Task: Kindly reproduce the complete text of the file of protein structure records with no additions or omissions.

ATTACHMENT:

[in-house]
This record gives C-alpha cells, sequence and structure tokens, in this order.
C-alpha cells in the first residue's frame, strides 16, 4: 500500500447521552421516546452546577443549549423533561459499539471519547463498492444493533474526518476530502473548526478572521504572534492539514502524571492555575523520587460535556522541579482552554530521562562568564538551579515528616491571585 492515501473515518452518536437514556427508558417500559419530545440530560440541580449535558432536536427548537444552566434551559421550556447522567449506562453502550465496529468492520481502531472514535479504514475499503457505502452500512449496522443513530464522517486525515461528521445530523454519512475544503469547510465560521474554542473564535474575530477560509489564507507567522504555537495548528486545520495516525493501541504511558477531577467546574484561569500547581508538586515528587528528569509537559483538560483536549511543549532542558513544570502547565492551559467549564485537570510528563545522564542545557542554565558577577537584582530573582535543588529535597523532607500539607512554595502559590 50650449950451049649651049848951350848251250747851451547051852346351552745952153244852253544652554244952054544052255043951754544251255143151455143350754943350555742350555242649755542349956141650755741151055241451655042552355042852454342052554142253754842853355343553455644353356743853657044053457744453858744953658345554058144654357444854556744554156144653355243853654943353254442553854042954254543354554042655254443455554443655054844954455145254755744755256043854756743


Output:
[in-house]
This record gives C-alpha cells, sequence and structure tokens, in this order.
C-alpha cells in the first residue's frame, strides 16, 4: 500500500447521552421516546452546577443549549423533561459499539471519547463498492444493533474526518476530502473548526478572521504572534492539514502524571492555575523520587460535556522541579482552554530521562562568564538551579515528616491571585 492515501473515518452518536437514556427508558417500559419530545440530560440541580449535558432536536427548537444552566434551559421550556447522567449506562453502550465496529468492520481502531472514535479504514475499503457505502452500512449496522443513530464522517486525515461528521445530523454519512475544503469547510465560521474554542473564535474575530477560509489564507507567522504555537495548528486545520495516525493501541504511558477531577467546574484561569500547581508538586515528587528528569509537559483538560483536549511543549532542558513544570502547565492551559467549564485537570510528563545522564542545557542554565558577577537584582530573582535543588529535597523532607500539607512554595502559590 50650449950451049649651049848951350848251250747851451547051852346351552745952153244852253544652554244952054544052255043951754544251255143151455143350754943350555742350555242649755542349956141650755741151055241451655042552355042852454342052554142253754842853355343553455644353356743853657044053457744453858744953658345554058144654357444854556744554156144653355243853654943353254442553854042954254543354554042655254443455554443655054844954455145254755744755256043854756743